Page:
Then something changes. Sometimes it takes minutes, sometimes it takes half the class. But when it does , ten or twenty minds are looking at the same thing simultaneously. Around the table, spirits lift, visibly. People are nodding in agreement. They are dying to talk. They look irritated, they look exasperated, they look appreciative---- they look alive. They are dedicated to a common task- understanding John Locke. It’ s not just that we see that John Locke is interesting—in itself something of a miracle that morning; it’s that we care to understand his ideas. We have created a “we” , a confraternity in search of knowledge, and right now, it feels like understanding John Locke is more important than anything else. We are released from not-caring. We are freed from the great Whatever.

And all this while people are sitting still. Sipping their takeout coffee. It doesn’t always happen, but it happens enough. It’s an experience of learning that is like no other—not like high school, certainly, and not like graduate school, either, where the instrumental task of preparing for the vocation takes over. The goodness, happiness, and occasional exaltation of liberal education—the connections spun with others in conversation, mutual inquiry, argument, and even acrimonious debate.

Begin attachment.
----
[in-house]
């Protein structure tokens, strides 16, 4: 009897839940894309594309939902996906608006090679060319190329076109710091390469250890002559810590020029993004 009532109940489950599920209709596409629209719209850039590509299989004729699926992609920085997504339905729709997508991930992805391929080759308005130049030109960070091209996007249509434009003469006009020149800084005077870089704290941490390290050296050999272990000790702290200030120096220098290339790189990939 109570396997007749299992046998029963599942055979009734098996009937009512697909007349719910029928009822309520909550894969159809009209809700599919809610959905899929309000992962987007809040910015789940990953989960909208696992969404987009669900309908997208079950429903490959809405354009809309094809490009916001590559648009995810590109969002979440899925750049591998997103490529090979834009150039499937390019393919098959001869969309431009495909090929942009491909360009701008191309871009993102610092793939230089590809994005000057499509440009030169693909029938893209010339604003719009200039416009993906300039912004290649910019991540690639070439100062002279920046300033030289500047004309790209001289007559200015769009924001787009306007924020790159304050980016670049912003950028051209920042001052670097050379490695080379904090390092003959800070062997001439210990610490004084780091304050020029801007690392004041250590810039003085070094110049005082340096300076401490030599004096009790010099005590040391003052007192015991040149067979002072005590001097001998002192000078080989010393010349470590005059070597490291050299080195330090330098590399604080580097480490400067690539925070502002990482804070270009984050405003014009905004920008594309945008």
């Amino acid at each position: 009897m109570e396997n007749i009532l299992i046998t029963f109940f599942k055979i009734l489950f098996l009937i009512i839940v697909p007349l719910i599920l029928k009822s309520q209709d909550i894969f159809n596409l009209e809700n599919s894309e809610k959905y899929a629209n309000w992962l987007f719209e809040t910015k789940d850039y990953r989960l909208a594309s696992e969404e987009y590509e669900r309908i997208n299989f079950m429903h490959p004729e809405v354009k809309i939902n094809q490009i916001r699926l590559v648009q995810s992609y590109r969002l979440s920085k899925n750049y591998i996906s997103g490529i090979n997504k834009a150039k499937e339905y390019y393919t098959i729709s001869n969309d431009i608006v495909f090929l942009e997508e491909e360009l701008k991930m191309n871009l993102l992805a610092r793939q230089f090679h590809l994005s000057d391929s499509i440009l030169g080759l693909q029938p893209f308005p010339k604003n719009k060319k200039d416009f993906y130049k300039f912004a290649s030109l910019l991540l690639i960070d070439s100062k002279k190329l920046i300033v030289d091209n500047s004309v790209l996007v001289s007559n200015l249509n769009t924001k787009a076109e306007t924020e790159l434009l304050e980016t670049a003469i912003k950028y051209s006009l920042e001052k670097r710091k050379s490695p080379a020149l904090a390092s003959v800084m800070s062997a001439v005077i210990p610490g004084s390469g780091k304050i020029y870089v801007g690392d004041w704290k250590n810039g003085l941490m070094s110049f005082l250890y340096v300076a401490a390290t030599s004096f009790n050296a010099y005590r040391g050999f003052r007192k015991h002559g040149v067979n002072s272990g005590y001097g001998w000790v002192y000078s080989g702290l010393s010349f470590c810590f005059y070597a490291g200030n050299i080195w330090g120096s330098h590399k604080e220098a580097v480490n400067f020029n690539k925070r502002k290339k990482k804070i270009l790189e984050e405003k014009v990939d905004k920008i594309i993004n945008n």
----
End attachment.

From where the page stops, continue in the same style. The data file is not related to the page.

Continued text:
To abolish the state of not-caring. It’s one aim of liberal education. To remove us for a moment from the default state, and to feel those moments blend together into a sustained experience of caring about something else, or something new, or something old taken in a new way. It would not be so powerfully liberatory, perhaps, if we were only caring by nature. But we are not; there is something in all of us that wants not to know, that cannot know. We are only partially thoughtful by nature. An entropic force pulls us away from wanting to understand. Attention to the entirety of existence is not within human capability; it’s the prerequisite of the gods. None of us, including your professors, are immune to the lures of whatever.

For myself, there are few things I care nothing about, but one is computer science, including the inner workings of my own computer-- despite my children’s urgings to learn something more than word processing, Internet browsing and e mail. I say this with apologies to students and professors of computer science. But because I have the good fortune to be an educated person, I do see how I might want to know about computers, if someone else explained the work to me, or if I overheard a conversation or a lecture. If I freed myself from the dull gray zone of ‘who cares, as long as it works?’ I might be interested. I could say much the same about the novels of Don Delillo.

To be interested is to be curious, and to be curious is to create a question. To question is to want to learn, and wanting to learn is to care. A cognitive process slides into a moral state. Education is a precursor to empathy and understanding, which are essential ingredients of goodness. That’s why the preachers of prejudice traffic in willed ignorance.